If your subject has teeth that are uniformly yellow, you can probably stop after step two and still get good results. The problem is that most teeth aren’t the same exact shade. Some spots may be yellower than others, or the teeth in the front might be whiter than the side teeth. So after step two, you’re left with mostly white teeth but a few spots that appear to be more gray than white. This next step fixes those issues and creates a more natural result.
Go to Layers > New Adjustment Layer > Curves. Since you created a group when you added the mask, the same mask will already be applied to that levels layer and you don’t have to re-select the teeth.
Inside the properties panel of the Curves layer, drag the mid-tones up about one graph point — this will look unnaturally white, but don’t worry, you will fix that shortly.
Now, click on the FX icon in the layers panel and select Blending Options. At the bottom of the pop-up window, you’ll see “Select if Gray.” On the slider labeled Underlying Layer, hold alt/option and click on the right arrow on the white side of that slider, then drag to the left until you get a more natural result — on our image, we had to drag pretty far over to the left to get the most natural look. This step only applies the lightening affect to the gray spots on the teeth, making the teeth more uniformly white.
That’s it! Before you call it good though, zoom in on the teeth at least to 100 percent. You may need to go pack and refine your mask a bit more. You can also go back into the adjustment layers and lessen or increase the effect if the look isn’t quite natural enough or isn’t quite white enough. That’s one of Photoshop layer mask’s strong suits — you can always go back and correct adjustment levels later if you don’t get it right the first time.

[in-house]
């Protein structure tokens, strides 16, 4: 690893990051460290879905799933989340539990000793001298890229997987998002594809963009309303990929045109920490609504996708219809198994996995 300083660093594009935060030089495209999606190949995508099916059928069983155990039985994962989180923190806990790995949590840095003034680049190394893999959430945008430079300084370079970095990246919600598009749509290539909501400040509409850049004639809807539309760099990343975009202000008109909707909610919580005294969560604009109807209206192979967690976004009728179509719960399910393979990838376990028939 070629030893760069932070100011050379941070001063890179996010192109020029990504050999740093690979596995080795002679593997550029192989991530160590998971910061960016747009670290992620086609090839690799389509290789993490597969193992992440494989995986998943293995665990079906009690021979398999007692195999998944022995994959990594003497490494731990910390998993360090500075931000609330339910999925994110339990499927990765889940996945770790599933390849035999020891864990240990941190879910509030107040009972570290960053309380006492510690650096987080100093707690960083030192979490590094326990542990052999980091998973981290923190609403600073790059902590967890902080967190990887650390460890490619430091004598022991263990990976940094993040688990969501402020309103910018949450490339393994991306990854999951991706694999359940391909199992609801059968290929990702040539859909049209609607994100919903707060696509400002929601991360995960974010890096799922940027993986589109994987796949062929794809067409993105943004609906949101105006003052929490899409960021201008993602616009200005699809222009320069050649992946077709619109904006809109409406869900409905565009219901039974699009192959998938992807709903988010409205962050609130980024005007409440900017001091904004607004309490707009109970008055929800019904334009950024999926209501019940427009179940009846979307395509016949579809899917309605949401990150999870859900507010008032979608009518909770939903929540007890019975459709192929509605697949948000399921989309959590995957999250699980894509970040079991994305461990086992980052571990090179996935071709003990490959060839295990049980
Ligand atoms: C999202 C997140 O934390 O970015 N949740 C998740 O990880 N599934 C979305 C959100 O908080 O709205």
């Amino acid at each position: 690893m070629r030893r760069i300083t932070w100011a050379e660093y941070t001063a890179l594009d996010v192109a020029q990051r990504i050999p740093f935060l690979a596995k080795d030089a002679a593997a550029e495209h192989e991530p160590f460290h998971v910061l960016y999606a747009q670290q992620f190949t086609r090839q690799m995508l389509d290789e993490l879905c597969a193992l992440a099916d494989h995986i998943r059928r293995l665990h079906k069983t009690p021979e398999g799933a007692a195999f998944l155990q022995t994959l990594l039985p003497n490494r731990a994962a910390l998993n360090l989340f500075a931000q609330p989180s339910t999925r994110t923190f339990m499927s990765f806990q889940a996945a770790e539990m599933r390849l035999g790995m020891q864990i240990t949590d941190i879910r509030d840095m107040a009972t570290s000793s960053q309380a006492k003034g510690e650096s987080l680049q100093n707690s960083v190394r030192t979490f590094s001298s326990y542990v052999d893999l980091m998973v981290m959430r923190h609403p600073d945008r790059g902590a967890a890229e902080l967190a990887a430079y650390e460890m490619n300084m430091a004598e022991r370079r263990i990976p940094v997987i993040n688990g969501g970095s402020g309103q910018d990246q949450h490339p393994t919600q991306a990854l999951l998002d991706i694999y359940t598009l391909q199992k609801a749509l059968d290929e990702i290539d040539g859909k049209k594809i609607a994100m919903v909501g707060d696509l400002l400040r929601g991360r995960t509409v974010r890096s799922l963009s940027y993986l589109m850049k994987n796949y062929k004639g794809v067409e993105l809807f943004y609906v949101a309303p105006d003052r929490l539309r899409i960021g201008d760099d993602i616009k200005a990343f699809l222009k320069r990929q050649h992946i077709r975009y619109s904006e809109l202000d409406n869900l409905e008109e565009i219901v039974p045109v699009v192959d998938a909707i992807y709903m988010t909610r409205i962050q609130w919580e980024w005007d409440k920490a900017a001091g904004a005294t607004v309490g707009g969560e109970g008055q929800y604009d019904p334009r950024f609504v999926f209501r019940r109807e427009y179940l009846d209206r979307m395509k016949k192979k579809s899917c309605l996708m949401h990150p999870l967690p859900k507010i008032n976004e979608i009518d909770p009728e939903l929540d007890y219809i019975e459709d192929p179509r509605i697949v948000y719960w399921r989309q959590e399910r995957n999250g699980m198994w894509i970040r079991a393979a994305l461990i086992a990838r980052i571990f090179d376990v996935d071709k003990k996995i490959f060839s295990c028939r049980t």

Confused? Aaron Nace of Phlearn has a video tutorial using a similar whitening technique.
Photoshop gives you the most control over the teeth whitening process, but Lightroom has a control that still produces fairly good results, and is a bit faster — we prefer the Lightroom tool, but we will use Photoshop when Lightroom results aren’t quite there.
Inside the Develop module of Lightroom, click on the brush tool. Under Effect at the very top of the brush options, select Teeth Whitening from the drop down menu. Below that, you can select the appropriate brush size — we always check automask so the program will detect the edges automatically, although if the teeth are very uneven you may need to uncheck the automask and paint carefully. Now, just paint over the teeth with the brush.
If the teeth appear too white, you can drag the amount slider down to reduce the intensity of the effect. You can also customize the brush by tapping the arrow that appears right next to the effect drop-down menu and adjust the exposure and saturation levels.
Lightroom makes quick work of whitening teeth, while Photoshop offers a bit more finesse. There’s no wrong answer, but we’ve largely left the task up to Lightroom after discovering how easy it is to whiten teeth using the built-in tool.
With any beauty edits, always be cautious about over-doing it. Whiten teeth too much, and they’ll look fake. When in doubt, get a third opinion from a friend, especially before potentially offending whoever is in your photograph.
Using layer masks makes it easy to learn how to whiten teeth in Photoshop while being able to go back and fine-tune the effect. Lightroom’s built-in teeth-whitening brush, on the other hand, is a faster for quick fixes. Now, go edit a photo that would make any dentist proud — or learn how to edit hair, eyes or even oily skin.